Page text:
One of my Facebook friends shared the address for Marjory Stoneman Douglas High School in Parkland, Florida, urging everyone to write a letter to the students. I knew right away that this is something I could do. It’s actually the least I could do.
Question for myself is what will I say?
I will surely offer my condolences. Offer my support. Ask how we as adults can specifically support them. I want to urge them to not grow weary of the fight; to soldier on despite the crap the jerks of this world may try to throw at them. Urge them to practice self-care so they can stay emotionally strong. These kids have been foisted into the spotlight, due to an event that they never in a million years could have imagined happening to them. Heck, I read that Parkland, Fl was actually voted the safest city in Florida in 2017. I can’t imagine the shock this was to the entire community.
I believe with the right encouragement from their elders as well as their peers, fighting for common sense gun control could just be the beginning. Our society is sick; there’s an underlying mental health crisis that needs to be comprehensively addressed. Coming up with solid steps to address our nation’s mental health crises may just be the next thing these kids could tackle.
As I’ve been reading online, the kids of MSD high school-actually all the high school kids today-they’re smart. They are savvier with social media than the rest of us. Social media is the primary tool with which they work to affect change. I think it’s important to encourage them to continue to use this powerful tool in a thoughtful, strategic manner. Now this is obviously the parent in me coming out, but I worry what will become of these kids from MSD High School. Will some of them take advantage of their sudden fame and sell out to become famous douchebags with their own YouTube channel? Will some of them crash and burn in other ways due to the stress of trying to change the world? That’s the stuff I worry about. I want these kids to keep their wits about them. I wish for them to stay health, to stay strong.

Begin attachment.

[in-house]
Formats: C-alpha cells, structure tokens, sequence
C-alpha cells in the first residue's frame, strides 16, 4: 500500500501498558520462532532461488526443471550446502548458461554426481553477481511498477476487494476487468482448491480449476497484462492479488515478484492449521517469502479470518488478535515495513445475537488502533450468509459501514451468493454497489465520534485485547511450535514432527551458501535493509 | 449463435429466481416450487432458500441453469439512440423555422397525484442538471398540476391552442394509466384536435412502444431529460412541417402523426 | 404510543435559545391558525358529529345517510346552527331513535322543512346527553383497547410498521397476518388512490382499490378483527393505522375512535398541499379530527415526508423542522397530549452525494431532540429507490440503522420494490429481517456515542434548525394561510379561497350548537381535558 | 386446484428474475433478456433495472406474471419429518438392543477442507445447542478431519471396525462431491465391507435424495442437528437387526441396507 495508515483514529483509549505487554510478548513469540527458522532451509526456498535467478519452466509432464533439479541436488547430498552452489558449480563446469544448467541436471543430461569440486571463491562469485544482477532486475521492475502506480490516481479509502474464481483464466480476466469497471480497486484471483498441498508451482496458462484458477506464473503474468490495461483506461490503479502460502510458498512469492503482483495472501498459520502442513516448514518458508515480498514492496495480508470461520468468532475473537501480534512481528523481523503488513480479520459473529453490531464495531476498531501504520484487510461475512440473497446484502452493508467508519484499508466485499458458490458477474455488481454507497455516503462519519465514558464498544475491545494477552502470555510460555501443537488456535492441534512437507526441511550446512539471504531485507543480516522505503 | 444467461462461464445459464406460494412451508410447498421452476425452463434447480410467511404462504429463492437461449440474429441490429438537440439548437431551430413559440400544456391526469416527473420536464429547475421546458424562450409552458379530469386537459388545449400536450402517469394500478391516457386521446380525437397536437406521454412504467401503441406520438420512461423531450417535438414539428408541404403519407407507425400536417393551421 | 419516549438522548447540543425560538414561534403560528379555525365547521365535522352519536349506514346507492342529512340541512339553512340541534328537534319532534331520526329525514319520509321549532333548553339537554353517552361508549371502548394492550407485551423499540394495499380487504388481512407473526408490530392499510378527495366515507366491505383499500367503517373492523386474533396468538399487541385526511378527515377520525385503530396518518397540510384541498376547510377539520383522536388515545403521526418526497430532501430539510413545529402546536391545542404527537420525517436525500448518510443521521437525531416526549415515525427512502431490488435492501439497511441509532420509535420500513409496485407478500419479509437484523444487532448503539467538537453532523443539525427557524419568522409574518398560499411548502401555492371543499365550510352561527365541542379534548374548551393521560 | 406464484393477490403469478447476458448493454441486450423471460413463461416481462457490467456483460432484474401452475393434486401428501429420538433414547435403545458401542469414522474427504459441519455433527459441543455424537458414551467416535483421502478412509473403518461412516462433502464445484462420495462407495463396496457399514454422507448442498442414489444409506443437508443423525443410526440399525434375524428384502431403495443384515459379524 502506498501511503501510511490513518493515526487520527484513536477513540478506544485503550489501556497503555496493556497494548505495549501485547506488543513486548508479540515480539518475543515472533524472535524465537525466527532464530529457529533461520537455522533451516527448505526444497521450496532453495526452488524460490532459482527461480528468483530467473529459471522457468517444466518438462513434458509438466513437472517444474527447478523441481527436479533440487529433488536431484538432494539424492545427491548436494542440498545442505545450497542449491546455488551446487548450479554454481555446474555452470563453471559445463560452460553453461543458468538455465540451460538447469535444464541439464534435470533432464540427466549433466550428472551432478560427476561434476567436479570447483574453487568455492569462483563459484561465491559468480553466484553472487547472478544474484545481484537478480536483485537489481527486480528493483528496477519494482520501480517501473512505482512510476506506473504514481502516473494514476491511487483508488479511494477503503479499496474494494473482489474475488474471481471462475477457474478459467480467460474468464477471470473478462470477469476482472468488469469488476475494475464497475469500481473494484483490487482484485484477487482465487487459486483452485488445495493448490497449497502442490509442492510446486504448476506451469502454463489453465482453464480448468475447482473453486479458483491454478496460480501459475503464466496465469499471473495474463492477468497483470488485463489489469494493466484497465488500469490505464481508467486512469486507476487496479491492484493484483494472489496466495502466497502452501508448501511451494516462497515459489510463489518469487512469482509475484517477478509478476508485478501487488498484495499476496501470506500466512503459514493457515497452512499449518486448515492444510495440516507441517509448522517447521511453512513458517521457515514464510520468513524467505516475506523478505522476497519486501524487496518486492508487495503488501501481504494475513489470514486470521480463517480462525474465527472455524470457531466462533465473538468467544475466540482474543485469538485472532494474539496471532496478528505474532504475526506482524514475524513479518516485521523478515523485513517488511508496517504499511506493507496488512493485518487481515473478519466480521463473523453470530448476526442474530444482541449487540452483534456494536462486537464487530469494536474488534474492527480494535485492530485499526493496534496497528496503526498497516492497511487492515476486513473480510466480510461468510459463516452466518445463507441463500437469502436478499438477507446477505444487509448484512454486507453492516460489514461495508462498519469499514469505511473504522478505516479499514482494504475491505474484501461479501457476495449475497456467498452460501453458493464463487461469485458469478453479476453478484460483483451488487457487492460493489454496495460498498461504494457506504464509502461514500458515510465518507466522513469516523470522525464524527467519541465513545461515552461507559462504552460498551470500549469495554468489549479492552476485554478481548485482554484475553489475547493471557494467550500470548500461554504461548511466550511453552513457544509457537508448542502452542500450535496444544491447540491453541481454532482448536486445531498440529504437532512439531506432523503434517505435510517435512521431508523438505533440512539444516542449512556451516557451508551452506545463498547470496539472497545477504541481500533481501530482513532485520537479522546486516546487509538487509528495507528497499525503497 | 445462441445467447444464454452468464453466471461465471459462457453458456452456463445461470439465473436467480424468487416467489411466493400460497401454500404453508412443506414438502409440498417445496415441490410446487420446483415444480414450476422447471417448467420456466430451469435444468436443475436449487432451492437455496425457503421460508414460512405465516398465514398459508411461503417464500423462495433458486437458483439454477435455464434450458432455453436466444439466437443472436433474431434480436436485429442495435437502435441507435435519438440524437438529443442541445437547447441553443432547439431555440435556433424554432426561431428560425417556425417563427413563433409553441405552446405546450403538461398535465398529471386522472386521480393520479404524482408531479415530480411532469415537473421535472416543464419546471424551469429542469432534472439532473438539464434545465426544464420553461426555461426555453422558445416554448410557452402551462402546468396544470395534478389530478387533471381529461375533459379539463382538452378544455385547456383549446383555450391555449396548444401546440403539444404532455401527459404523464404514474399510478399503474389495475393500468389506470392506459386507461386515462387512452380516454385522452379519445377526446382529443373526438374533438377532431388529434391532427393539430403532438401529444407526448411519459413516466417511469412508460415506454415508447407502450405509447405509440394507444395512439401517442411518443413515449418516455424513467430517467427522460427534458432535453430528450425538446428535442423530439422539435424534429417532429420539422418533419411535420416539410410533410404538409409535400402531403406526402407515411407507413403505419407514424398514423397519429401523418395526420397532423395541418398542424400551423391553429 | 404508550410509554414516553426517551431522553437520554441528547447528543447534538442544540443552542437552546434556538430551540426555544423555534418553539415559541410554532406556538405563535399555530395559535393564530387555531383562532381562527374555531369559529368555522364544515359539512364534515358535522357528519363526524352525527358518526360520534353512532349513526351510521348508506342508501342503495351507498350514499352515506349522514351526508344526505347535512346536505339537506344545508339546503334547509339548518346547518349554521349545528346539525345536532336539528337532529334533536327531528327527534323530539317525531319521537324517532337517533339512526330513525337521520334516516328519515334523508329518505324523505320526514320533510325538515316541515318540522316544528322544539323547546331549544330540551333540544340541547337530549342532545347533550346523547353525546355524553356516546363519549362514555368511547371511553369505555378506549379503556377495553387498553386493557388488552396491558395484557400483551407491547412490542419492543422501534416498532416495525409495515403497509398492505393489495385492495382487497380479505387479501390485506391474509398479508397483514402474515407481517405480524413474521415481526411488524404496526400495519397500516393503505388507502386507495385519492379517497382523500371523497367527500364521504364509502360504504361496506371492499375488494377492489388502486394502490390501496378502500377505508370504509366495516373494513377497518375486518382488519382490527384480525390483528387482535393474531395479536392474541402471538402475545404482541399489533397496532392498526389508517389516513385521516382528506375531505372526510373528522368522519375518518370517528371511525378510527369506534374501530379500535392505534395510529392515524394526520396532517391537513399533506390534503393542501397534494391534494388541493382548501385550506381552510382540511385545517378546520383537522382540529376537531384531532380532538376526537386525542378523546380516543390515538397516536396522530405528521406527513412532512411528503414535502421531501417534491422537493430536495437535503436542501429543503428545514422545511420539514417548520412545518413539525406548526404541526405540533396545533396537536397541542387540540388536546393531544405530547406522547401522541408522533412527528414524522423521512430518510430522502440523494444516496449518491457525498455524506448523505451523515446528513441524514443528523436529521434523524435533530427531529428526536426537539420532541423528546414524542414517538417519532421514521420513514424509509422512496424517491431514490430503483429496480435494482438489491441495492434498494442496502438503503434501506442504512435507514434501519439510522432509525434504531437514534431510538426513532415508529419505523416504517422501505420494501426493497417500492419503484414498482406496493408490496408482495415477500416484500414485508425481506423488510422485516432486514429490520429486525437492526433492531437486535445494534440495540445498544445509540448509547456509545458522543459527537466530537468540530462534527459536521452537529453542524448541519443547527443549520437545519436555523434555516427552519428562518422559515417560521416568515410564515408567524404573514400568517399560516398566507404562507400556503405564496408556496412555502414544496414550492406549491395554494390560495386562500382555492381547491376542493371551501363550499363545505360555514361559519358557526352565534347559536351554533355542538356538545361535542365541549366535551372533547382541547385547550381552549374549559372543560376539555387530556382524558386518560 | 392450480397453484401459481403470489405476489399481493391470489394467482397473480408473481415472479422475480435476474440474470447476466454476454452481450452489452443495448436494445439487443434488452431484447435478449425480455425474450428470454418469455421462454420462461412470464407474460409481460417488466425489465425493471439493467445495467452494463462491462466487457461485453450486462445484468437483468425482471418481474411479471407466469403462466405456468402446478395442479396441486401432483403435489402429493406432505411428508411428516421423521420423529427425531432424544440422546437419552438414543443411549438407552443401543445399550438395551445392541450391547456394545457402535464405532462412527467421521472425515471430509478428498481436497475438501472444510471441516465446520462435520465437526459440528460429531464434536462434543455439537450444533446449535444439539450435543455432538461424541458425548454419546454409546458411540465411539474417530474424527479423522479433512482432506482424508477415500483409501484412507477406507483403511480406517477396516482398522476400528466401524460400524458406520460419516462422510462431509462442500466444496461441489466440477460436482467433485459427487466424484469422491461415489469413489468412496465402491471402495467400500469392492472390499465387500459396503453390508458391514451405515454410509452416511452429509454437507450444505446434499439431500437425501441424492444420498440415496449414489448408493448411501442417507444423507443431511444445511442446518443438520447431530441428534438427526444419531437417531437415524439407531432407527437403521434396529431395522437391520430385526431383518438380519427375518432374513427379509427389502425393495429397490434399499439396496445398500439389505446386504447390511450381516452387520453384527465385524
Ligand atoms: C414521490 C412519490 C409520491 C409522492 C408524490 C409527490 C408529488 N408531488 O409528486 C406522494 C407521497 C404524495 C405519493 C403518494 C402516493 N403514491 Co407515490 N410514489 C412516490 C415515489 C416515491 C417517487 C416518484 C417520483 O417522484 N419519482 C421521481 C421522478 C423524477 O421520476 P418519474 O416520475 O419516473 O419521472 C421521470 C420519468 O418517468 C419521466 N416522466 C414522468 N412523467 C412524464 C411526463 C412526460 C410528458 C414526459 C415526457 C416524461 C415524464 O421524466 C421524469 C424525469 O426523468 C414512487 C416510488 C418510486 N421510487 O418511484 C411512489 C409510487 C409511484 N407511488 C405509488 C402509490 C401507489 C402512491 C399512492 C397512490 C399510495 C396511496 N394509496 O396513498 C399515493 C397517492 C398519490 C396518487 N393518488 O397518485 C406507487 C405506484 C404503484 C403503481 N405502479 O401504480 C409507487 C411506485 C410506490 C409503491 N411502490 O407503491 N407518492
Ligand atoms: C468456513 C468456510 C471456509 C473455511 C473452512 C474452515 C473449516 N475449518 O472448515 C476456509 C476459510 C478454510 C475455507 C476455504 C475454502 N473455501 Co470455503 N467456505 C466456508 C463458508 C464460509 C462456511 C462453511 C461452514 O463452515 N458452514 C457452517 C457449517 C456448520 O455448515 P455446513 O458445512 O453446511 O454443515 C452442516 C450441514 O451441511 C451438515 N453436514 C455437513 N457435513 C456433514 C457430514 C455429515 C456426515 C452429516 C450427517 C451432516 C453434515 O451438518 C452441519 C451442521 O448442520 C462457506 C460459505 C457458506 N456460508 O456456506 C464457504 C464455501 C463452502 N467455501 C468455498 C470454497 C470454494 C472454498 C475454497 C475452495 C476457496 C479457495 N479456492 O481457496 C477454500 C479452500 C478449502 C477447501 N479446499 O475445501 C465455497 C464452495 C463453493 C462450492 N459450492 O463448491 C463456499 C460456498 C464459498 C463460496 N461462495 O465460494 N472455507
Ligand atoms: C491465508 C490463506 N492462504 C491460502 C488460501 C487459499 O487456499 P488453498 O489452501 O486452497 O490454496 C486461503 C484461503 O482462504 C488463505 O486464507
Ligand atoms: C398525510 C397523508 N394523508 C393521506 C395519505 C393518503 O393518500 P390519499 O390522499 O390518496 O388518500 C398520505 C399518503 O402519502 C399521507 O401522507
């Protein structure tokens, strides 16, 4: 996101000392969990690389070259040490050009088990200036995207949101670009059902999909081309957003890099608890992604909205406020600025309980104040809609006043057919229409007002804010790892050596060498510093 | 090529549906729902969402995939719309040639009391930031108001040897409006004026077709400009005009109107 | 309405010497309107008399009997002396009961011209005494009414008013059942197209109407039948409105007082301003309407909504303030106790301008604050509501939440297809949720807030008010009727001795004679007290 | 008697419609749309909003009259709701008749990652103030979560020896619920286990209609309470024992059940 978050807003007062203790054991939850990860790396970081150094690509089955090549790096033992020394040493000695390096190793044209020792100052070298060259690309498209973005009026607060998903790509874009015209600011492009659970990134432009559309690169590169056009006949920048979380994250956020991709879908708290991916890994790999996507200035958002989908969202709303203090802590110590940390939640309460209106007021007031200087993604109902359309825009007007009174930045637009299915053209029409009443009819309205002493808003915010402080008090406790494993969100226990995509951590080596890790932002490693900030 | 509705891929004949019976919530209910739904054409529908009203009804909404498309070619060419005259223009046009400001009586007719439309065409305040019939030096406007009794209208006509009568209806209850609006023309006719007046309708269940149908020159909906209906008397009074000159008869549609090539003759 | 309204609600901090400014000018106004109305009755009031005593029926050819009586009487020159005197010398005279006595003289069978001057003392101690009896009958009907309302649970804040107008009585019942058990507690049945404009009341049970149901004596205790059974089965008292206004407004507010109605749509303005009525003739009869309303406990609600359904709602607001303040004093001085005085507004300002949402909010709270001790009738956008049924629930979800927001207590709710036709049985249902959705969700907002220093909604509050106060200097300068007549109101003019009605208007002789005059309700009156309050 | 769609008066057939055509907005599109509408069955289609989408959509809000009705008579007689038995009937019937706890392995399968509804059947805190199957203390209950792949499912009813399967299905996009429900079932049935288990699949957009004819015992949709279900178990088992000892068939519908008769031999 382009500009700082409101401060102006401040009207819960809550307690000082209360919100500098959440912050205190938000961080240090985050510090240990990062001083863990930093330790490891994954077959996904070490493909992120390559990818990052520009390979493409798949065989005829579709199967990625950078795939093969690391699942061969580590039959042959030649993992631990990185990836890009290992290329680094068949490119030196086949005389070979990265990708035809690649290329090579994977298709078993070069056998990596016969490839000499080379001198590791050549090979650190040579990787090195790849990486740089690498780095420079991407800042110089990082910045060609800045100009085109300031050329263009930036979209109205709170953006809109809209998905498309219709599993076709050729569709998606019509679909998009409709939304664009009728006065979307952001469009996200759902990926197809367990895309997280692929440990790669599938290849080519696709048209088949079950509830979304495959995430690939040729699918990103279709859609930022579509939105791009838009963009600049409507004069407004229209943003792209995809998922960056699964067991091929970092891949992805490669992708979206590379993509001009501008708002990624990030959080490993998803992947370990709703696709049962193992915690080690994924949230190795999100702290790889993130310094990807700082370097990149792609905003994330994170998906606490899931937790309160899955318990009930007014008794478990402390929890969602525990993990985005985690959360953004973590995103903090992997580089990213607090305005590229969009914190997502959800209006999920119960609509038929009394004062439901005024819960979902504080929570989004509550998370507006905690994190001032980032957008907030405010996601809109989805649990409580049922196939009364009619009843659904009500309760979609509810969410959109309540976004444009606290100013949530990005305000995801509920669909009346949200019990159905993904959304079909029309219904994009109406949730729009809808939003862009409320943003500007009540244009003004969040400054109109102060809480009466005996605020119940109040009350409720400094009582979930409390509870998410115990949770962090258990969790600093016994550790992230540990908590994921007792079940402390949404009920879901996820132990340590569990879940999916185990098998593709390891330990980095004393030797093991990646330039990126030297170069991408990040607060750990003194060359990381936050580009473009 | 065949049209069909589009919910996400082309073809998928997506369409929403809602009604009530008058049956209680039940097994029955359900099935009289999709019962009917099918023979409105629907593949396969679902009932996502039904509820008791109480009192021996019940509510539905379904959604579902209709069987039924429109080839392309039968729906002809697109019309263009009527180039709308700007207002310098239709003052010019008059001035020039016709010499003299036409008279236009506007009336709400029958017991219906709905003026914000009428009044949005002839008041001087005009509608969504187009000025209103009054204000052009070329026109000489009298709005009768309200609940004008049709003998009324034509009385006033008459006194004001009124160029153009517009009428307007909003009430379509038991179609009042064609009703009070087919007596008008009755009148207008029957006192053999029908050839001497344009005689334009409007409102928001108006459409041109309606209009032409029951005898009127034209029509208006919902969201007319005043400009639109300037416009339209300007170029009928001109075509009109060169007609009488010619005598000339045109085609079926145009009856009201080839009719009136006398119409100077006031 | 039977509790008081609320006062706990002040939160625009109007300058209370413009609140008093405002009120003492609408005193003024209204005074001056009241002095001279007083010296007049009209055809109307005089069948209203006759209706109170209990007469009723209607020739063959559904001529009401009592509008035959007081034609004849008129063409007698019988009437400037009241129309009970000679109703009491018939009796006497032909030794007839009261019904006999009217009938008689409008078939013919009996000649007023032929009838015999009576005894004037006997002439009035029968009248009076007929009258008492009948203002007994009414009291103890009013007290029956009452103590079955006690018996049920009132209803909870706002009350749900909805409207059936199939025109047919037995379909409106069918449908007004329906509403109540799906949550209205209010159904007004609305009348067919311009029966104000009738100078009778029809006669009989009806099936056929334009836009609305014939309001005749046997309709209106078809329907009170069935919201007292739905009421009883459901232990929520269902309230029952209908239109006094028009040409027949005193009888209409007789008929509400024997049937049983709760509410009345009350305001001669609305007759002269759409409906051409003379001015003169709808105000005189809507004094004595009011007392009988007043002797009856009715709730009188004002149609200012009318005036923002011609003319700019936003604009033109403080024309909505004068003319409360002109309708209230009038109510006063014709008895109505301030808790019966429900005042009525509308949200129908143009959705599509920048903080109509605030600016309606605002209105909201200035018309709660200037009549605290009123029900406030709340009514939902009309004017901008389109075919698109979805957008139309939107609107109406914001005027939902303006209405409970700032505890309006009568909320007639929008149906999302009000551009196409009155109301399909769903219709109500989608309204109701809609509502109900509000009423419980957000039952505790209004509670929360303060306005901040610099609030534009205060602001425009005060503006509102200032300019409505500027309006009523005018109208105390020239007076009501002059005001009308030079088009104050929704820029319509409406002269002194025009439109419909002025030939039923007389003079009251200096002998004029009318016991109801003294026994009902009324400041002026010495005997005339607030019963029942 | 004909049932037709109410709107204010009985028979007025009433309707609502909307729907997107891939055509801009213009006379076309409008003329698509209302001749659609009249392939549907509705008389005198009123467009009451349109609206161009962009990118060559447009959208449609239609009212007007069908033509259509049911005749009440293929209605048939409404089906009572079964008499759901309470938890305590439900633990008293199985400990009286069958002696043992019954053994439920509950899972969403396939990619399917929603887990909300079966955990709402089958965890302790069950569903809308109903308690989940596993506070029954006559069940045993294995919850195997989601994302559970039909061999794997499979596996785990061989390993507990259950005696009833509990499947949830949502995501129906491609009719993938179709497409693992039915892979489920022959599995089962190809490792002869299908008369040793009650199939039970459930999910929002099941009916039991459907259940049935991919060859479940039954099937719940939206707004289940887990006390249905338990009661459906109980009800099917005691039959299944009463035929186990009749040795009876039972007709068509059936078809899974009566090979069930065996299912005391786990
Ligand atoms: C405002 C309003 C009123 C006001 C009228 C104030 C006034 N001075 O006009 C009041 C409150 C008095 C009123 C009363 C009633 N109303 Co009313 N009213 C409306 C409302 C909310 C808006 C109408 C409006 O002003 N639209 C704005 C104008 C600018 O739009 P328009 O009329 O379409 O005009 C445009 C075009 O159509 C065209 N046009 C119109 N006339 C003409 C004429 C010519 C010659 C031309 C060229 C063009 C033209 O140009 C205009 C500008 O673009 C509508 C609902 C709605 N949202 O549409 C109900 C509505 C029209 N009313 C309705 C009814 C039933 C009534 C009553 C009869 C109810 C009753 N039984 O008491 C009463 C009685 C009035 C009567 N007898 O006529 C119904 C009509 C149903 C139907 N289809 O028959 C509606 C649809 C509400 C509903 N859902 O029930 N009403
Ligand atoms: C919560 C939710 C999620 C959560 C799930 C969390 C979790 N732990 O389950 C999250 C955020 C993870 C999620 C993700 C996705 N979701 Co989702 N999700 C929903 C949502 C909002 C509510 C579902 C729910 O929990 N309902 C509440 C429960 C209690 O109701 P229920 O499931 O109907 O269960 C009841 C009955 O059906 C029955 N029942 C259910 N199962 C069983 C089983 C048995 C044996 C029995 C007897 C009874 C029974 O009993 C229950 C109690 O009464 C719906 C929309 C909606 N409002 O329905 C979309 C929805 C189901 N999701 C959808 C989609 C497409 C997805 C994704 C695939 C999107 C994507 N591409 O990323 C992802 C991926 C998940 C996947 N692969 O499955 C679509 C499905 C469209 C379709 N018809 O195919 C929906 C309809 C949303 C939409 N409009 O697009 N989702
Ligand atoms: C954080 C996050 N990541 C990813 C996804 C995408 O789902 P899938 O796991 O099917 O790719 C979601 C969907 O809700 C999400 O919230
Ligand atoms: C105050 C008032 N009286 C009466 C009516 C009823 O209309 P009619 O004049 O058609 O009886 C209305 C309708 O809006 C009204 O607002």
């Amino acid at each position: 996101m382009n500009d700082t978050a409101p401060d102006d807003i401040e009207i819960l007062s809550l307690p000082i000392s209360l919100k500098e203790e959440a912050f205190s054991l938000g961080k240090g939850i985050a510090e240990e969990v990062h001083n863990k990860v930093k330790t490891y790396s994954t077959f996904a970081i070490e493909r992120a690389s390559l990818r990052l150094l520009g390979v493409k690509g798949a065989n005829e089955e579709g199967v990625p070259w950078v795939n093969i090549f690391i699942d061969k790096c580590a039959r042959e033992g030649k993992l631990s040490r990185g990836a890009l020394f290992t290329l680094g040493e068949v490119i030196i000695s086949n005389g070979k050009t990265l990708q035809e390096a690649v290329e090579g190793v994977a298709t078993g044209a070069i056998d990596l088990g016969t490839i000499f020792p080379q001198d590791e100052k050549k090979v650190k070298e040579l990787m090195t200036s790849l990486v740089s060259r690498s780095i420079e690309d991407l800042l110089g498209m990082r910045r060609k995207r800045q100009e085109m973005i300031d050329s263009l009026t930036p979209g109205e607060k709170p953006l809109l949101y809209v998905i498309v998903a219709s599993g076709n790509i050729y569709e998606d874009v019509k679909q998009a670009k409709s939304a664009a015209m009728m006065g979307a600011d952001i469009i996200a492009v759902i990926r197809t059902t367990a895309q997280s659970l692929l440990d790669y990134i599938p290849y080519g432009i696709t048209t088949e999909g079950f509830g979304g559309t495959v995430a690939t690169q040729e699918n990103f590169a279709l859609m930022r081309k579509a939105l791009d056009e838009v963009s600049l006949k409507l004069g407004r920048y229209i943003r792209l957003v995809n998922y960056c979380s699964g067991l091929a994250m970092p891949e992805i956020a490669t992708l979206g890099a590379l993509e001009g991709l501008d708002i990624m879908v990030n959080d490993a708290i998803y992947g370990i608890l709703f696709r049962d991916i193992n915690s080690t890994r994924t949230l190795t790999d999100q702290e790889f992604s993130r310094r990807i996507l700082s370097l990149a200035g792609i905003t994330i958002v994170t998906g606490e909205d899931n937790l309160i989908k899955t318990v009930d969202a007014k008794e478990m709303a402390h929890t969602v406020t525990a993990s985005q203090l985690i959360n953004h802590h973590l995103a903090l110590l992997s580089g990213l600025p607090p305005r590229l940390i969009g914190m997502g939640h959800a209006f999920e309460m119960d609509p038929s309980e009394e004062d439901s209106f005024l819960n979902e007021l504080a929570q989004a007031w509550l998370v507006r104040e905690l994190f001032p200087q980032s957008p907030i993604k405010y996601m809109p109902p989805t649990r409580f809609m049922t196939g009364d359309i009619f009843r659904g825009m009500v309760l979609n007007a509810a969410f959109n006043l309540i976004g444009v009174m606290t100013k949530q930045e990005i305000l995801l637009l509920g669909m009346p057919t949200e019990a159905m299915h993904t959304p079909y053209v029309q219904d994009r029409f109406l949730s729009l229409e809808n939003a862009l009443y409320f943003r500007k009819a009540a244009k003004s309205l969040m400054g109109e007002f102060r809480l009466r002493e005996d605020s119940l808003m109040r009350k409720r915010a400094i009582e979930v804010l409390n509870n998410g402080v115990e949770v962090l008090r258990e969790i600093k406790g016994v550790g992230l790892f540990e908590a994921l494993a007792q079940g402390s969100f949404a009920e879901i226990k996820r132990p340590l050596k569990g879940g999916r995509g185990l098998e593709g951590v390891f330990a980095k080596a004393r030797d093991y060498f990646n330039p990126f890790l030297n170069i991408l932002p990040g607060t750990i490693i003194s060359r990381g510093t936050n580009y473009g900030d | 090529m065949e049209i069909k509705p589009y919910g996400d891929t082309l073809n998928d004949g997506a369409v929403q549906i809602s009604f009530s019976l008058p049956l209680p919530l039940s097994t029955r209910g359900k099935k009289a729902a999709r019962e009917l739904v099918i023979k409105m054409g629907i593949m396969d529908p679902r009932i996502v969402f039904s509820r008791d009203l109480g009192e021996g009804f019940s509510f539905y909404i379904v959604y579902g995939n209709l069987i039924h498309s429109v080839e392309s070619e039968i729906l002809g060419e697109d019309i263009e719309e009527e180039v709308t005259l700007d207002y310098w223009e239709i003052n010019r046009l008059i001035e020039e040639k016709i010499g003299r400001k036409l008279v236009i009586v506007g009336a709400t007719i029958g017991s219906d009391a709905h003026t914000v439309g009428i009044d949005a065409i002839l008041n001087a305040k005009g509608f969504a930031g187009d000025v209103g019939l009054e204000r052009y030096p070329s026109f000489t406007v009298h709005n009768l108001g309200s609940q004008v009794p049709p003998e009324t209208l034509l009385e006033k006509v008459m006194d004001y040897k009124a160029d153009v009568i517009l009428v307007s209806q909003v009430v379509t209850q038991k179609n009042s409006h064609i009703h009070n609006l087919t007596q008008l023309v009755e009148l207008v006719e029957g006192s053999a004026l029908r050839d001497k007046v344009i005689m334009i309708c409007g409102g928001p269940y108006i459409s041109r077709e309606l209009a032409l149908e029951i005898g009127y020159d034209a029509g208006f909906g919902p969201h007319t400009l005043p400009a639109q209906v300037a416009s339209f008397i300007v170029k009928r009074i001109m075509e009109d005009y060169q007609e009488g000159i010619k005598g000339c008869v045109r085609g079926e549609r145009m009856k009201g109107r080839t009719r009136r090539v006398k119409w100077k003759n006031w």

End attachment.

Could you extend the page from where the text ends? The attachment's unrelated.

Isn’t that what we should all be wishing for?
My letter may not make a lick of difference to these kids. However, perhaps if we, as their elders, all commit to penning letters, signing petitions, providing support in financial ways, and casting our ballots for political candidates who we believe will support legislation that actually advances these kids’ causes, great changes may come to fruition.
Please join me in writing letters to and for these kids. It’s a good start, don’t you think? And it really is the least we can do right now.